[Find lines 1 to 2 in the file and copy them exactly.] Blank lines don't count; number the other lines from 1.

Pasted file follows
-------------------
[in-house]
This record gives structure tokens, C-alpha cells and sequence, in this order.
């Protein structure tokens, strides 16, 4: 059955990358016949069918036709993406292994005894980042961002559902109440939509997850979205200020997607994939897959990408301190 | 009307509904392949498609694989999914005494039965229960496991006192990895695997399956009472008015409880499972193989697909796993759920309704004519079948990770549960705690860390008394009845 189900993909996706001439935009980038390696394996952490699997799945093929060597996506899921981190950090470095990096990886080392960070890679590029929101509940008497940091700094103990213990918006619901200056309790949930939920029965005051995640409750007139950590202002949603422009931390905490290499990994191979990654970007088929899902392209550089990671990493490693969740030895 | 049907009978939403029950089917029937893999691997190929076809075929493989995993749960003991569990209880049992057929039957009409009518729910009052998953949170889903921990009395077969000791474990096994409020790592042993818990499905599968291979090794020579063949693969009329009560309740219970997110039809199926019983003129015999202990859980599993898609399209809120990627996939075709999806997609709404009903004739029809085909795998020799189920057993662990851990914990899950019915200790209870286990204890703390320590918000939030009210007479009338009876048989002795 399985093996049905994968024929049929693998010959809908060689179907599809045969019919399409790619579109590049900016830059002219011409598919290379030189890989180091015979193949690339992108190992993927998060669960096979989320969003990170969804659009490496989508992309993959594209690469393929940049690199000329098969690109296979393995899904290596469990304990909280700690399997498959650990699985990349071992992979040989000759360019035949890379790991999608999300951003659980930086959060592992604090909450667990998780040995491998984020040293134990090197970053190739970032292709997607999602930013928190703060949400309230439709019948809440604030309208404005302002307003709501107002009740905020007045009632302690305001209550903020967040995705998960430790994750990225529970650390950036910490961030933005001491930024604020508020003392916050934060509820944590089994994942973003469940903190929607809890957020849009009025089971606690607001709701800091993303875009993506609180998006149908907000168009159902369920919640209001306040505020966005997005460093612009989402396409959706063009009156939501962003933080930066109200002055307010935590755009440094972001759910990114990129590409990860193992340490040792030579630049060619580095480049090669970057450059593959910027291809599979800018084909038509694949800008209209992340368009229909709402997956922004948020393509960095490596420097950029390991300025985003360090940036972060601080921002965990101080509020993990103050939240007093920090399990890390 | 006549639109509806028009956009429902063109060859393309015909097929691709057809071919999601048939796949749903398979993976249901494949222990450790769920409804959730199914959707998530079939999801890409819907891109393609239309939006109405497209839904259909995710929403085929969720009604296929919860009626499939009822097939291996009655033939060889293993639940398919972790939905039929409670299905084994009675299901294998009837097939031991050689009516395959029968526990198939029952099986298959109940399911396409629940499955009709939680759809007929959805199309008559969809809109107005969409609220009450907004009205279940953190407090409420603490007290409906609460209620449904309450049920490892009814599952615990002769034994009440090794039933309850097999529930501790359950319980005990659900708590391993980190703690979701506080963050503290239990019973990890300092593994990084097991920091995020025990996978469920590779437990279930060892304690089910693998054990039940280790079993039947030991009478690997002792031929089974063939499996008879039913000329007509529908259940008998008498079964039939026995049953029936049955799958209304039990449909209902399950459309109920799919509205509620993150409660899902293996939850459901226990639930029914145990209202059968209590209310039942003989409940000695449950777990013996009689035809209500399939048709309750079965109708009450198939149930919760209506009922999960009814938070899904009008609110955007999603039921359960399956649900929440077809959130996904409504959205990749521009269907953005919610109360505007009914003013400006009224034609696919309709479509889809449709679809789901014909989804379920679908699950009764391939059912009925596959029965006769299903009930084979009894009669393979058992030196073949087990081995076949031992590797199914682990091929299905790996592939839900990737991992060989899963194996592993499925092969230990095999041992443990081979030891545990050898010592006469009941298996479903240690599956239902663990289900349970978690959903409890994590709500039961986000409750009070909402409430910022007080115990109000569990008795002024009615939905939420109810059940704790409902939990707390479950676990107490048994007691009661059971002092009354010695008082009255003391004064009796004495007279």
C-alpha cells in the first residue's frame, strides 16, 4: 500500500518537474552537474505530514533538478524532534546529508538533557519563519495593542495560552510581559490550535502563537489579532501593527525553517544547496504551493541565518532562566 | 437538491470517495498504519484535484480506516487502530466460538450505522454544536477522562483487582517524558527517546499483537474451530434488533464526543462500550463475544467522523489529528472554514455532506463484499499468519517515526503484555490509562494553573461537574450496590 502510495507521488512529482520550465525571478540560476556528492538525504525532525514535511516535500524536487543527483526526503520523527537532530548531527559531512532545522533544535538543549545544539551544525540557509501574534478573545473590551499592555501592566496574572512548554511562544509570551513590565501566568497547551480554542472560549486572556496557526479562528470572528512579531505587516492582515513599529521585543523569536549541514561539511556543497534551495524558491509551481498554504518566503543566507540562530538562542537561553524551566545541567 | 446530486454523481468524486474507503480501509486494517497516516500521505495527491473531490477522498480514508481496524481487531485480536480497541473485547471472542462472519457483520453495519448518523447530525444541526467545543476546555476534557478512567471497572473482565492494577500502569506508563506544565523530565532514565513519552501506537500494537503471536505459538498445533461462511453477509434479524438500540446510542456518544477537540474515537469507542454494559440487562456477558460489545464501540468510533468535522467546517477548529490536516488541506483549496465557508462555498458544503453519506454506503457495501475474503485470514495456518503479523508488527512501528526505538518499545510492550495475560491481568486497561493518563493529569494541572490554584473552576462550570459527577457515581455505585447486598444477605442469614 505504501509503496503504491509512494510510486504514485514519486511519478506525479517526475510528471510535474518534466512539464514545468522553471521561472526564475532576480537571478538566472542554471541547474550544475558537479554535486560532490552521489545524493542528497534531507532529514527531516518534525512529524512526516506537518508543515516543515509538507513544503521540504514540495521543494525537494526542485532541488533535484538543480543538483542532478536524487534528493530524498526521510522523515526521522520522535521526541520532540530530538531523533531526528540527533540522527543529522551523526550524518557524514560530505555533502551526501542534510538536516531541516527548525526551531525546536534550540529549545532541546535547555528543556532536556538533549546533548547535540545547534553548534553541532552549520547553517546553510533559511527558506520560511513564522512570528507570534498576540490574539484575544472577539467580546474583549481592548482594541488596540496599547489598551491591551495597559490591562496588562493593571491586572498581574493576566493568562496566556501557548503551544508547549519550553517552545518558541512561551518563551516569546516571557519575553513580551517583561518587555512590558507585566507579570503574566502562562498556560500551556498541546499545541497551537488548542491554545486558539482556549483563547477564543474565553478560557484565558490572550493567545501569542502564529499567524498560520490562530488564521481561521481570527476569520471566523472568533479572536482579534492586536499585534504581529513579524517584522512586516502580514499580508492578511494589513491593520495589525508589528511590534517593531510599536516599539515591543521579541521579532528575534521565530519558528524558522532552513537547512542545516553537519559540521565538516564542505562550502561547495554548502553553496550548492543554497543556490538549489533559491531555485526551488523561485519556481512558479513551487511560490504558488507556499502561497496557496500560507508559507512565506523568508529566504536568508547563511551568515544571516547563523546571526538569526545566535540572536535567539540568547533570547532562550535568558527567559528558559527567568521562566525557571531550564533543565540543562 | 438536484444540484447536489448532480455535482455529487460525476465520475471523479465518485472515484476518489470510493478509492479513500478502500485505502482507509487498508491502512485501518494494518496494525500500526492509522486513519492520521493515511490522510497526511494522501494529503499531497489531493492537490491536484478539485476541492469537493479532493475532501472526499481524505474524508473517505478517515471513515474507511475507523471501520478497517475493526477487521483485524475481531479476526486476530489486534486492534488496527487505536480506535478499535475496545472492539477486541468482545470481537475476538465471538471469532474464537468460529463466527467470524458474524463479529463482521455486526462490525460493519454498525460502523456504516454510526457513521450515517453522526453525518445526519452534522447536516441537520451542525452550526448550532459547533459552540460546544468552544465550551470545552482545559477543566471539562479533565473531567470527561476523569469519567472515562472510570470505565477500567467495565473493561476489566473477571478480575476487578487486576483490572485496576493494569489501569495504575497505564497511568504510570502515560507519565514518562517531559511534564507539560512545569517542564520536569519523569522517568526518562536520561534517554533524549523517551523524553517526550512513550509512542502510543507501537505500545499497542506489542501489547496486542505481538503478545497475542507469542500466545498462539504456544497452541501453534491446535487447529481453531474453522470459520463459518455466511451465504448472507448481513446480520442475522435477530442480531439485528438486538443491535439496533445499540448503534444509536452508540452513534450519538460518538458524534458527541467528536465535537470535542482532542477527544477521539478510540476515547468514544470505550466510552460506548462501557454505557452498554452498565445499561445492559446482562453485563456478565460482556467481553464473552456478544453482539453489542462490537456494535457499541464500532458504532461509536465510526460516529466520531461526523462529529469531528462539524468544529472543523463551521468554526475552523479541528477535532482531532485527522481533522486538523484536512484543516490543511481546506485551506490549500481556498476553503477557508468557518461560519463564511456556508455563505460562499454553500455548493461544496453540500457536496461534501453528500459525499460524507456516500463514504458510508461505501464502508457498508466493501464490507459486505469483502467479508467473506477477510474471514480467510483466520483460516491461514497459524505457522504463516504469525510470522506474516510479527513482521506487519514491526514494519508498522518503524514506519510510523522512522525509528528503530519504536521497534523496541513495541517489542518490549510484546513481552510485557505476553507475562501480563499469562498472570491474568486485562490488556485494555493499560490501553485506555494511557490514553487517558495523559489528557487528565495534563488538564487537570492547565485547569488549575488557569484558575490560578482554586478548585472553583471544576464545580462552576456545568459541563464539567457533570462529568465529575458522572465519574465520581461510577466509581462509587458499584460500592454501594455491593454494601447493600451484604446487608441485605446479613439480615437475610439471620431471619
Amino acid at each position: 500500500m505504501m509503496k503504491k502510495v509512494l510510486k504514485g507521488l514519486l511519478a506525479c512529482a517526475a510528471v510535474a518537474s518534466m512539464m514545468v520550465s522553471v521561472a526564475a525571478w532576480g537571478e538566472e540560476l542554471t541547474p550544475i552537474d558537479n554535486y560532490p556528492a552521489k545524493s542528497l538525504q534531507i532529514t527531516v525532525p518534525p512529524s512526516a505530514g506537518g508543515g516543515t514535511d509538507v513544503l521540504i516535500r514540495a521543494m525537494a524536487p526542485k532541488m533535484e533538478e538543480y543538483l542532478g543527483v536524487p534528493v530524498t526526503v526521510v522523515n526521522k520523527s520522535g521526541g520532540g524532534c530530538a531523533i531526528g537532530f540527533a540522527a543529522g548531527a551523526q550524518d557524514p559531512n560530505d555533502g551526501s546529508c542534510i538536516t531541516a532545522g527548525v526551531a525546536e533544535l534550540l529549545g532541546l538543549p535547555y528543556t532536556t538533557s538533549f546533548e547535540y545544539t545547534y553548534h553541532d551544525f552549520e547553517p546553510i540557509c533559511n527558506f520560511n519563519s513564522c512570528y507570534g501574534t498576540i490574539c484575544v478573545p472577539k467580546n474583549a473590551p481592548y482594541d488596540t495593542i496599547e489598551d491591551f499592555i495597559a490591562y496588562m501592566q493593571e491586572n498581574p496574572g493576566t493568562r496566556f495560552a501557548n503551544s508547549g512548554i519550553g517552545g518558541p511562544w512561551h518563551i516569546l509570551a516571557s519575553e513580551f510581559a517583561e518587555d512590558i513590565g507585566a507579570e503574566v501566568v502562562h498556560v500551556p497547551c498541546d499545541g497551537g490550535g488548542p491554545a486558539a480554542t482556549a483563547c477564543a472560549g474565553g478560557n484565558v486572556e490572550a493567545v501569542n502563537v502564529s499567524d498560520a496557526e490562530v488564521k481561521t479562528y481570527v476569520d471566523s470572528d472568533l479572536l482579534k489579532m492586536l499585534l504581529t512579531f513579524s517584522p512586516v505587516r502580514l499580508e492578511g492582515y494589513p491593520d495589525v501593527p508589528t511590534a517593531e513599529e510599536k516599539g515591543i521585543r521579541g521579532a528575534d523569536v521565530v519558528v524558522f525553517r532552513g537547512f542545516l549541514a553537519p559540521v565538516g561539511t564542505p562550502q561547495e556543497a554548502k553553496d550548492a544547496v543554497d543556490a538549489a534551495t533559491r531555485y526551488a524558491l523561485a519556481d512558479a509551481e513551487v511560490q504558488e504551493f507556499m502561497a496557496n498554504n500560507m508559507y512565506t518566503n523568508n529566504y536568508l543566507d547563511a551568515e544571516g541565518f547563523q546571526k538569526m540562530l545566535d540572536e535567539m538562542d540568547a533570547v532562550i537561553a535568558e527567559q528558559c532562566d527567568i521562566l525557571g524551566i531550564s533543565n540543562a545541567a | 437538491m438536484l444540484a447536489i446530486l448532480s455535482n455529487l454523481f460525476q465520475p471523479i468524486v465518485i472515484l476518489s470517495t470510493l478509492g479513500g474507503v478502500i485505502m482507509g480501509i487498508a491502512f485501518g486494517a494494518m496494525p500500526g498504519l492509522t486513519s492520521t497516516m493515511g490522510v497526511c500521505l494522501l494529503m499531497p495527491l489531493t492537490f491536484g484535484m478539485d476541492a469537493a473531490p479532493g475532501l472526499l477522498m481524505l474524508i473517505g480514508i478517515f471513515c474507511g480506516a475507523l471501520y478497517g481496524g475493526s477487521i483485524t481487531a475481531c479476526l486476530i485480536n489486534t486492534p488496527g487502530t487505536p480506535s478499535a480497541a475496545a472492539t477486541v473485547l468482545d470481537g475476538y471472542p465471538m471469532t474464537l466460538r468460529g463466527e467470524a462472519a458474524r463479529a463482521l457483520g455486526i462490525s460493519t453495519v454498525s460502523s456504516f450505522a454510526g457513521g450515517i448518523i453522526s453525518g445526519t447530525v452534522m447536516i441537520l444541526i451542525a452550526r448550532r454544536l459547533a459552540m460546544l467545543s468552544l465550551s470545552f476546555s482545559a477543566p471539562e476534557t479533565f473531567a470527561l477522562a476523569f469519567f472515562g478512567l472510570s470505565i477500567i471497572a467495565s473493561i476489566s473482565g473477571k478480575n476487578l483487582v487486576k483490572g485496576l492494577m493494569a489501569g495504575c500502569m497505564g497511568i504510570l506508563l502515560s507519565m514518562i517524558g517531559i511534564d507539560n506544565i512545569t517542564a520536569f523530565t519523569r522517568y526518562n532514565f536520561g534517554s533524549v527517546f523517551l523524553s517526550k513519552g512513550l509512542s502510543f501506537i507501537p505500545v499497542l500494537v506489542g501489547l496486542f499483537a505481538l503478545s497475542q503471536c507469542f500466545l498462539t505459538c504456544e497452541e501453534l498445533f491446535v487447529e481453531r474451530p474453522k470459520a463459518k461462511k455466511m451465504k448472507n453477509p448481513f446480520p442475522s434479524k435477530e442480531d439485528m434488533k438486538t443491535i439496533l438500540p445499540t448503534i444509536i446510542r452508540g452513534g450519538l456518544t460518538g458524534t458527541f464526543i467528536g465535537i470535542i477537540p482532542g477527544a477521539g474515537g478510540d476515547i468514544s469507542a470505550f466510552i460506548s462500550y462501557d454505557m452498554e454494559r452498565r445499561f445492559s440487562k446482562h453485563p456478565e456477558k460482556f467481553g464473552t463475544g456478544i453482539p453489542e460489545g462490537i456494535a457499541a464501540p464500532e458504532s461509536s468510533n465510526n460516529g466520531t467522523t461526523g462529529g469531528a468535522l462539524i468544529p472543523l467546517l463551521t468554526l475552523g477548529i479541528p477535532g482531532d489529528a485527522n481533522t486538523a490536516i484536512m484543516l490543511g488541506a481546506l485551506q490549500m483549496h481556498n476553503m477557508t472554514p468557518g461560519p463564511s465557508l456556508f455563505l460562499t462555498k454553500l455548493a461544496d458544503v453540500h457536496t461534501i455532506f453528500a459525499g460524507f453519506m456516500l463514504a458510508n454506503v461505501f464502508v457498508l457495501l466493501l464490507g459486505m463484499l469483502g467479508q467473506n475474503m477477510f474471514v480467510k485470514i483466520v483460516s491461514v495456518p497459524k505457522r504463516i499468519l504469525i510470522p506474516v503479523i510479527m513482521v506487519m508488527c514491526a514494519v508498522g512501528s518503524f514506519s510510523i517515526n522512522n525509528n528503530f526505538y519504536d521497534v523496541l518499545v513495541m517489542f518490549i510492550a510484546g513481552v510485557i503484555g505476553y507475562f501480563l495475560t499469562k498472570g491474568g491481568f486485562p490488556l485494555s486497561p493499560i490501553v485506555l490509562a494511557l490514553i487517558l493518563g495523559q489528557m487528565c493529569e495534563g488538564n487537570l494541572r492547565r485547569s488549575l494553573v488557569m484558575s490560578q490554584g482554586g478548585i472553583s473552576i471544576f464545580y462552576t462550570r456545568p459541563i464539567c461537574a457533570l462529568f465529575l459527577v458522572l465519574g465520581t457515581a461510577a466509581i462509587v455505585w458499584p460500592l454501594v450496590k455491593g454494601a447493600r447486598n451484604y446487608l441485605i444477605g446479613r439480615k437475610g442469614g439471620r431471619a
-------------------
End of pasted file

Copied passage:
[in-house]
This record gives structure tokens, C-alpha cells and sequence, in this order.